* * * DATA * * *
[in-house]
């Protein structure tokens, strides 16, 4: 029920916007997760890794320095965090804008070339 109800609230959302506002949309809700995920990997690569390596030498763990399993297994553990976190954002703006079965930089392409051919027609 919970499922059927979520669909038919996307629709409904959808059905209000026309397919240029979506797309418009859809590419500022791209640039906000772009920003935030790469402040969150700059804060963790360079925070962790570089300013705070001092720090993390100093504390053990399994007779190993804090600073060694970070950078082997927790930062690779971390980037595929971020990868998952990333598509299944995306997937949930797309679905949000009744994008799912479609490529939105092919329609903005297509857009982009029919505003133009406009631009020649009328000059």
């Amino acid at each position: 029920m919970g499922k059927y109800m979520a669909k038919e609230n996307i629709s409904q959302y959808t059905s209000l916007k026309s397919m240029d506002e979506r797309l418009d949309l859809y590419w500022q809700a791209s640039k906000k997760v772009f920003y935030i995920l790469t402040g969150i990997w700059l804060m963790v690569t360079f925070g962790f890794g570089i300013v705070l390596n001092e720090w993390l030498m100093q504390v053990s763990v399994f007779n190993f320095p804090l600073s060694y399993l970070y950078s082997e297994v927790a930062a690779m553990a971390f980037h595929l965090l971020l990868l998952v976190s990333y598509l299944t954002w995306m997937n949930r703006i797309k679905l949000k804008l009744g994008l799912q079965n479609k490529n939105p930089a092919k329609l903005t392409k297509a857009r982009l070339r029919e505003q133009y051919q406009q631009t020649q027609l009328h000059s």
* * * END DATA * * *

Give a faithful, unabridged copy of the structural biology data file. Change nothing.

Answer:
[in-house]
């Protein structure tokens, strides 16, 4: 029920916007997760890794320095965090804008070339 109800609230959302506002949309809700995920990997690569390596030498763990399993297994553990976190954002703006079965930089392409051919027609 919970499922059927979520669909038919996307629709409904959808059905209000026309397919240029979506797309418009859809590419500022791209640039906000772009920003935030790469402040969150700059804060963790360079925070962790570089300013705070001092720090993390100093504390053990399994007779190993804090600073060694970070950078082997927790930062690779971390980037595929971020990868998952990333598509299944995306997937949930797309679905949000009744994008799912479609490529939105092919329609903005297509857009982009029919505003133009406009631009020649009328000059």
């Amino acid at each position: 029920m919970g499922k059927y109800m979520a669909k038919e609230n996307i629709s409904q959302y959808t059905s209000l916007k026309s397919m240029d506002e979506r797309l418009d949309l859809y590419w500022q809700a791209s640039k906000k997760v772009f920003y935030i995920l790469t402040g969150i990997w700059l804060m963790v690569t360079f925070g962790f890794g570089i300013v705070l390596n001092e720090w993390l030498m100093q504390v053990s763990v399994f007779n190993f320095p804090l600073s060694y399993l970070y950078s082997e297994v927790a930062a690779m553990a971390f980037h595929l965090l971020l990868l998952v976190s990333y598509l299944t954002w995306m997937n949930r703006i797309k679905l949000k804008l009744g994008l799912q079965n479609k490529n939105p930089a092919k329609l903005t392409k297509a857009r982009l070339r029919e505003q133009y051919q406009q631009t020649q027609l009328h000059s």